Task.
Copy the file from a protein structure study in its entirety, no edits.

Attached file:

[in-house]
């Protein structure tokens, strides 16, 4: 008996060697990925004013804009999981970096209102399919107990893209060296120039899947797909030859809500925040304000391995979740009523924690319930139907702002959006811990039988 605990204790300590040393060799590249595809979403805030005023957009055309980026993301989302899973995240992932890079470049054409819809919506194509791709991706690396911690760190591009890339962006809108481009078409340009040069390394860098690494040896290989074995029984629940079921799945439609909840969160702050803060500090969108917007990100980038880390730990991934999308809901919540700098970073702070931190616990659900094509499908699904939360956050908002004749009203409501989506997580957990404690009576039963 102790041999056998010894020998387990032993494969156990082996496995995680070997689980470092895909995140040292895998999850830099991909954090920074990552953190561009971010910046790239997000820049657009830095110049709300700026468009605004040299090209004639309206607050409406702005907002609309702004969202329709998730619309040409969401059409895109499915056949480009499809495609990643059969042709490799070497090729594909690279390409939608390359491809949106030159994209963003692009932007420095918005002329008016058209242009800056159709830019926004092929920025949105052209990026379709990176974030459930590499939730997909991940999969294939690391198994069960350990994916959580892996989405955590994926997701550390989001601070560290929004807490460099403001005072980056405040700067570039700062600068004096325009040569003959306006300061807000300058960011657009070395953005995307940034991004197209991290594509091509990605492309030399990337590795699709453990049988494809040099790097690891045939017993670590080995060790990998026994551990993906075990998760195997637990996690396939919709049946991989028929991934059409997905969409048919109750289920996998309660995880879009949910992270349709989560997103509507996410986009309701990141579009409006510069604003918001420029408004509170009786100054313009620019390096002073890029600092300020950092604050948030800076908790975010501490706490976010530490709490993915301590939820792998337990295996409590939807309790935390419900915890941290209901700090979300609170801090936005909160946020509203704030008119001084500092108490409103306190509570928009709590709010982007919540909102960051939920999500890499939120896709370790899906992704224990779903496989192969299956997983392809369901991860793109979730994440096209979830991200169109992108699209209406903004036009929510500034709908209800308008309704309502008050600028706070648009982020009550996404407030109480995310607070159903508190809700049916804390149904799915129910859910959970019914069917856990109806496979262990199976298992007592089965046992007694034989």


[in-house]
């Protein structure tokens, strides 16, 4: 008996060697990925004013804009999981970096209102399919107990893209060296120039899947797909030859809500925040304000391995979740009523924690319930139907702002959006811990039988 605990204790300590040393060799590249595809979403805030005023957009055309980026993301989302899973995240992932890079470049054409819809919506194509791709991706690396911690760190591009890339962006809108481009078409340009040069390394860098690494040896290989074995029984629940079921799945439609909840969160702050803060500090969108917007990100980038880390730990991934999308809901919540700098970073702070931190616990659900094509499908699904939360956050908002004749009203409501989506997580957990404690009576039963 102790041999056998010894020998387990032993494969156990082996496995995680070997689980470092895909995140040292895998999850830099991909954090920074990552953190561009971010910046790239997000820049657009830095110049709300700026468009605004040299090209004639309206607050409406702005907002609309702004969202329709998730619309040409969401059409895109499915056949480009499809495609990643059969042709490799070497090729594909690279390409939608390359491809949106030159994209963003692009932007420095918005002329008016058209242009800056159709830019926004092929920025949105052209990026379709990176974030459930590499939730997909991940999969294939690391198994069960350990994916959580892996989405955590994926997701550390989001601070560290929004807490460099403001005072980056405040700067570039700062600068004096325009040569003959306006300061807000300058960011657009070395953005995307940034991004197209991290594509091509990605492309030399990337590795699709453990049988494809040099790097690891045939017993670590080995060790990998026994551990993906075990998760195997637990996690396939919709049946991989028929991934059409997905969409048919109750289920996998309660995880879009949910992270349709989560997103509507996410986009309701990141579009409006510069604003918001420029408004509170009786100054313009620019390096002073890029600092300020950092604050948030800076908790975010501490706490976010530490709490993915301590939820792998337990295996409590939807309790935390419900915890941290209901700090979300609170801090936005909160946020509203704030008119001084500092108490409103306190509570928009709590709010982007919540909102960051939920999500890499939120896709370790899906992704224990779903496989192969299956997983392809369901991860793109979730994440096209979830991200169109992108699209209406903004036009929510500034709908209800308008309704309502008050600028706070648009982020009550996404407030109480995310607070159903508190809700049916804390149904799915129910859910959970019914069917856990109806496979262990199976298992007592089965046992007694034989």